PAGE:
The People of the Sharks

Updated: Feb 11

A comment on the special relationship of the community of Malapascua Island and its thresher sharks, by Tom Sanborn, creator of Amigo sa mga Iho.

Everyone comes here for the sharks. It’s the first thing you notice when the boat arrives at Bounty Beach on Malapascua Island. The gleaming white sands march up the shore until they meet a row of dive shops, resorts, and restaurants that cater to the waves of seasonal tourists, each one eager for the chance to get in the water with the enigmatic thresher sharks. These sharks put the island on the map thanks to something unique just off the island’s coast. Eight kilometres east of Malapascua lies Monad Shoal, a sea mount rising from the ocean floor with a bustling ecology of cleaner fish nestled along its slopes. Their clients range from tiny, darting damsel fish to silently gliding manta rays and the service the cleaner fish provide by removing parasites from their skin and gills is often crucial to these animal’s health. Yet, despite this flourishing diversity, it is the cleaner’s thresher shark clientele that continues to draw international attention. Monad Shoal is the only known place in the world where these normally elusive open water sharks can consistently be found year round, and that phenomenon is enough to make hundreds of divers rise daily at 4 am to make the trip to Monad Shoal and see the sharks as they arrive each morning to be cleaned.

This was the face of Malapascua that I remembered from years ago, one characterised by fine sand beaches, shoreline restaurants calling out promises of cold beer and fresh caught fish, and the bleary-eyed early morning rush to beat the sun to the dive sites. I was fortunate to be able to visit this place then as a tourist, long before I joined the Cyan Planet family. However, my return to this place was very different. In December, I was given the opportunity to assist the Thresher Shark Research and Conservation Project while conducting a research project of my own. The Thresher Shark Research and Conservation Project is a locally based organisation that has been operating in Malapascua since 2015. Since its inception, the organisation has taken an active role in advocating for the threshers by not only generating valuable research but using that information to help inform the community as the shark’s fame grew. With that fame came a swell of tourism and the island was faced with the difficult task of ensuring that the sharks weren’t swallowed by that wave.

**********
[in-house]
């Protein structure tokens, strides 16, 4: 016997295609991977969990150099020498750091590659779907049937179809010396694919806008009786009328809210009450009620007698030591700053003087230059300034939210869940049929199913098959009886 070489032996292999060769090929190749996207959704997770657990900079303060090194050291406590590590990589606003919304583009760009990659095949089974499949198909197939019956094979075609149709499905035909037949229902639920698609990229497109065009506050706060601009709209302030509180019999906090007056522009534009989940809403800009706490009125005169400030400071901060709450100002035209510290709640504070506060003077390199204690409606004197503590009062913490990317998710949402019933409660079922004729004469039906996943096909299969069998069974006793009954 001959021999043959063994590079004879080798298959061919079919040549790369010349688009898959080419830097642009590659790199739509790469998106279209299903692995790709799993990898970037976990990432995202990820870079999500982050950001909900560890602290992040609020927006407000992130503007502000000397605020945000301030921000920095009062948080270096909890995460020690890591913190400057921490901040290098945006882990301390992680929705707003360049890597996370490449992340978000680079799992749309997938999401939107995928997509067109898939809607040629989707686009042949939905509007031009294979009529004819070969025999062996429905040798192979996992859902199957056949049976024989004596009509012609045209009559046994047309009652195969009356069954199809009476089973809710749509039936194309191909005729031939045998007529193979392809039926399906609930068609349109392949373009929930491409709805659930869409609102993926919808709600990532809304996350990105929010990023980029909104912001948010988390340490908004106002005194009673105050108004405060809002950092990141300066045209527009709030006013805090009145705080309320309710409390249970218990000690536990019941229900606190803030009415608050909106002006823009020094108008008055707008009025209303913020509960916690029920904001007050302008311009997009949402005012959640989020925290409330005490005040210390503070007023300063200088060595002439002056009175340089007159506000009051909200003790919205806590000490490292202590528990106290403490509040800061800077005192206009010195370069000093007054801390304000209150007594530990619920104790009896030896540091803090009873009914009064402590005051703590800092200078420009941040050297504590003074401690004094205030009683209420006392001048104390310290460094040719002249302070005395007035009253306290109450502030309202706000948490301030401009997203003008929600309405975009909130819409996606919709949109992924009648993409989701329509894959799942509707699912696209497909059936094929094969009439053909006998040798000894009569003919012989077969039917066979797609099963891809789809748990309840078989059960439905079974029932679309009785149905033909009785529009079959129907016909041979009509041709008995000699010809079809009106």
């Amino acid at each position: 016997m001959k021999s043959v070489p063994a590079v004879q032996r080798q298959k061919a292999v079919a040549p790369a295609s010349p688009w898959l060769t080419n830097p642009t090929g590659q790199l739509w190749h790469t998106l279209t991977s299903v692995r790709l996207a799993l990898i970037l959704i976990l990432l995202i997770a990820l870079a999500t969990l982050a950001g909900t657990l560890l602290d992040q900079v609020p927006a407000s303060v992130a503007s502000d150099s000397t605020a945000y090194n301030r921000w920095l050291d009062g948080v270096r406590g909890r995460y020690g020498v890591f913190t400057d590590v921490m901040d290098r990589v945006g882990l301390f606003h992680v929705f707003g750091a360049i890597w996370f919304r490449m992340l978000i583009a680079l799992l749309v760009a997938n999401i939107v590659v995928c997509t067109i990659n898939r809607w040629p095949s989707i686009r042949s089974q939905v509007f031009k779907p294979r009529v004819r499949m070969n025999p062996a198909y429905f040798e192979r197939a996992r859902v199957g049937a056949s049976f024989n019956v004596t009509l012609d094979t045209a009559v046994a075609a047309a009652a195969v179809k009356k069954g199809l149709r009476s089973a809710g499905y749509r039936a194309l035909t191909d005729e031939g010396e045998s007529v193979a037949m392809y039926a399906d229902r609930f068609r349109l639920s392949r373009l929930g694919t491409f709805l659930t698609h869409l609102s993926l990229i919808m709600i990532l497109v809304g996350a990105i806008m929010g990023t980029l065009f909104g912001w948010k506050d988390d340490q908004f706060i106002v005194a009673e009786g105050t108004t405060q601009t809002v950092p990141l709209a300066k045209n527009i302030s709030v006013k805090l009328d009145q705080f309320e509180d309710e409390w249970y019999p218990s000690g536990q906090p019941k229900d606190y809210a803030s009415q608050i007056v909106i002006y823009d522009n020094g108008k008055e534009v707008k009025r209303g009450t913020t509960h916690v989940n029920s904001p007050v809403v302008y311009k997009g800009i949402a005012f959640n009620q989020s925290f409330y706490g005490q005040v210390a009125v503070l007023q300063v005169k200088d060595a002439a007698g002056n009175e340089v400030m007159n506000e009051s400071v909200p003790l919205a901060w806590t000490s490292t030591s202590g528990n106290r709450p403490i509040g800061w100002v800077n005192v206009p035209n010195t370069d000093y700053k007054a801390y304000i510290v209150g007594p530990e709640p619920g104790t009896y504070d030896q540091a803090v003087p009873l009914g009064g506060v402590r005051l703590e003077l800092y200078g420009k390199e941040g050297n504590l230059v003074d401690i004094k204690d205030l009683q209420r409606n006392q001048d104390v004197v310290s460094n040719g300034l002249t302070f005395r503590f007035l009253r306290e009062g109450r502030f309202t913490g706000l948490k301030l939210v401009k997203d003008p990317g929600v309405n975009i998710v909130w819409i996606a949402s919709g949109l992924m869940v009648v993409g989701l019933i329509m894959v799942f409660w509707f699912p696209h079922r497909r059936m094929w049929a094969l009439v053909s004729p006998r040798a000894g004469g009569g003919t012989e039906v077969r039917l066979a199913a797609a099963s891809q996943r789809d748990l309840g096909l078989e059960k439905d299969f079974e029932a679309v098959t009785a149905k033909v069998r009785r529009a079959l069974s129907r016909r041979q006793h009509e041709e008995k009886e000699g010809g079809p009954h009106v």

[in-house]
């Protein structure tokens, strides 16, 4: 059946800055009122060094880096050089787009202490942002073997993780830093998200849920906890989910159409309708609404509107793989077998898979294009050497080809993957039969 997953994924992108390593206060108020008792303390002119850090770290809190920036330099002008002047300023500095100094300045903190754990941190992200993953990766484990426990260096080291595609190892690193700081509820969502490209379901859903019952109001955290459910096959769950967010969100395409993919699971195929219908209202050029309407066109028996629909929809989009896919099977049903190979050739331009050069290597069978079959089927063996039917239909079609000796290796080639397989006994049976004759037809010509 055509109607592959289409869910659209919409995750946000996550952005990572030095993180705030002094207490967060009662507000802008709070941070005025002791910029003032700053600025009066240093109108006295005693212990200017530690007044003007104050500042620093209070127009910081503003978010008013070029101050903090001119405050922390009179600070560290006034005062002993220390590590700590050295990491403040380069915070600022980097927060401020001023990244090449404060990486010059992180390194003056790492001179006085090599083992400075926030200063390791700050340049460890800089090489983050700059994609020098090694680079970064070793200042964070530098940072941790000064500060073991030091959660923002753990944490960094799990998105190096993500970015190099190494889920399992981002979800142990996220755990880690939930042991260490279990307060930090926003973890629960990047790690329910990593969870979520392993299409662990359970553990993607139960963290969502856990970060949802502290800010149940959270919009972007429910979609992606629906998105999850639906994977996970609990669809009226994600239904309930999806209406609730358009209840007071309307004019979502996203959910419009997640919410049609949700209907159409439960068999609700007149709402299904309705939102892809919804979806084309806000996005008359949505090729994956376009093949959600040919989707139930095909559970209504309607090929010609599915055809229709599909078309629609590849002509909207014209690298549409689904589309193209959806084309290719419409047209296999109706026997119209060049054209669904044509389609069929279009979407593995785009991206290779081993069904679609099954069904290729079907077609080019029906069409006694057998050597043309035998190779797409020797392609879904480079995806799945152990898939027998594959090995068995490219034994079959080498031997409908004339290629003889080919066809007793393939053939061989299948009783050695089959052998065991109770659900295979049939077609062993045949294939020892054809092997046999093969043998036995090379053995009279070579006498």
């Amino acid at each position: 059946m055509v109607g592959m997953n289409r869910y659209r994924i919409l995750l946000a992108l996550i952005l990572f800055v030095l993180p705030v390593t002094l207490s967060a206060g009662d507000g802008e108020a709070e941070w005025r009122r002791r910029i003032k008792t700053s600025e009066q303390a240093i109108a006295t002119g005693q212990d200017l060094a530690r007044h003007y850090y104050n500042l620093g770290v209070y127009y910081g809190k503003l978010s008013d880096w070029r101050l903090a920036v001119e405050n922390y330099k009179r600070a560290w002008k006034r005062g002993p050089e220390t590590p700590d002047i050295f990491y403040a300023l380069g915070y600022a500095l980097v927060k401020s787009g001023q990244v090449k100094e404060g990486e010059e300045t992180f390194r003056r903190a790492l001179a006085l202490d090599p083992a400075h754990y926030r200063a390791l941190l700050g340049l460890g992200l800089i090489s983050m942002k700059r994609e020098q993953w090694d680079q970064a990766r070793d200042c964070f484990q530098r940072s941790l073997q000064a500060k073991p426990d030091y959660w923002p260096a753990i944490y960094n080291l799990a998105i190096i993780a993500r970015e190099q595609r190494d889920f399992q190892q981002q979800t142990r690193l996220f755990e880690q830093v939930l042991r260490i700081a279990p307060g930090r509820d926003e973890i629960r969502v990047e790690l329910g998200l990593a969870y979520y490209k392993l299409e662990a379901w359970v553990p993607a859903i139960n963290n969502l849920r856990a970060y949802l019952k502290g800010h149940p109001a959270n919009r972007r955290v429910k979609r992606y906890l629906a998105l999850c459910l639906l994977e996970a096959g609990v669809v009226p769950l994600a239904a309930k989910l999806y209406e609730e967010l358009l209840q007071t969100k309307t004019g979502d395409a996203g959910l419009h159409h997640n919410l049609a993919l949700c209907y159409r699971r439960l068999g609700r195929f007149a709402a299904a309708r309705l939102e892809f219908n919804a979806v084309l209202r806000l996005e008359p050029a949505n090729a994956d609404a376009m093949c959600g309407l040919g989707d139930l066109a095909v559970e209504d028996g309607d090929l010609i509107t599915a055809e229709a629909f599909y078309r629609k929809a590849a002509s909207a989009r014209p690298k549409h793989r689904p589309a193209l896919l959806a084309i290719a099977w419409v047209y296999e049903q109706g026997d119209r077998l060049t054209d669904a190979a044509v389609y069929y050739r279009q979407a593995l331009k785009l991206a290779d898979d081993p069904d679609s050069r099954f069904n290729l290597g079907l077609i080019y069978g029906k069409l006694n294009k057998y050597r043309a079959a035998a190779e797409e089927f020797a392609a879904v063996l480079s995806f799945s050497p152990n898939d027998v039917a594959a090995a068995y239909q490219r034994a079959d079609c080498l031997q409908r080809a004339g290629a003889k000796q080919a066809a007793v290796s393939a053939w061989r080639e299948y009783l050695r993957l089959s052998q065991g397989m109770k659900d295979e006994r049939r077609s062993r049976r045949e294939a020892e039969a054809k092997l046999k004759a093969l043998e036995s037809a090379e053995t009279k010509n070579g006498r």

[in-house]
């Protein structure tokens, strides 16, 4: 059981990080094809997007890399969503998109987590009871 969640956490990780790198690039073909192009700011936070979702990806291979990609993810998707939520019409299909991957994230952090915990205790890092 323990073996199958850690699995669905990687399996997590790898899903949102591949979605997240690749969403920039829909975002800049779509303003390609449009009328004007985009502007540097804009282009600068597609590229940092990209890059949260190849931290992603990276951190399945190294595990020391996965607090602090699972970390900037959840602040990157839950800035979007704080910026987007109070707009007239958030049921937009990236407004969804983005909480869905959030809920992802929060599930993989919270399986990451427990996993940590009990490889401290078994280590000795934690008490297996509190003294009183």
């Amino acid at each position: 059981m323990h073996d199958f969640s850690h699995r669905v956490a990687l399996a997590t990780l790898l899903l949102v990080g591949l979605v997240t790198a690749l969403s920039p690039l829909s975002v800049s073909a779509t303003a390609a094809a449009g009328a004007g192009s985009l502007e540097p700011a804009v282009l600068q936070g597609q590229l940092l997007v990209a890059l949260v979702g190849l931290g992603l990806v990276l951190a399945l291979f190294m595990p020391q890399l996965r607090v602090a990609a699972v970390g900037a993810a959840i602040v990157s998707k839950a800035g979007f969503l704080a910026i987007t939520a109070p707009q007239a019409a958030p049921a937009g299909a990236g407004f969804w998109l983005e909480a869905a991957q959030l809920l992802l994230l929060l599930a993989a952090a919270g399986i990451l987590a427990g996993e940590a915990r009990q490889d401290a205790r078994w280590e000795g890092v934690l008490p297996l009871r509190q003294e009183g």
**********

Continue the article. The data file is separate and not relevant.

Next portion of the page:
The threshers undeniably built Malapascua into what it is today. The money the sharks brought in reinvigorated the small island’s economy and incomes shifted from primarily fishing to the more lucrative ecotourism industry. That fundamental change in the relationship to the sharks also changed the attitude. Where Malapascua’s fishermen traditionally hunted the thresher sharks for their fins, those old traditions blossomed into a new passion for protecting them. Since the sharks became tied to livelihoods, conserving them became an integral part of the island’s way of life. Organisations like the Thresher Shark Research and Conservation Project have been crucial in providing guidance as Malapascua now survives with the sharks. When Typhoon Haiyan raged across the Pacific in 2013 and decimated the island, it was income from the threshers that allowed them to rebuild. It is helping them to recover again after Typhoon Phanfone smashed their boats and tore pieces from their homes last December. Malapascua’s future is intertwined with how sustainably their relationship with the sharks grows.

This relationship is what makes this island so special. The restaurants, dive resorts, and glittering lights reflecting across white beaches are not the full face of Malapascua; I’ve found these things in a thousand other places. Living here now, what stands out is the community behind these things, a community built on the idea that economic growth and environmental stewardship do not need to be exclusive. I believe in people and I believe in the power of communities to find solutions that grow not only from the needs of nature, but from the needs of the people who depend upon it. So far, Malapascua has been a success story thanks to the efforts of passionate advocates within its communities and to organisations like the Thresher Shark Research and Conservation Project. I am proud to count myself among them as an “amigo sa mga iho”, a friend to the sharks.


Photo credits: Kammonat Oat, Adam Joshua Lee, Tom Sanborn

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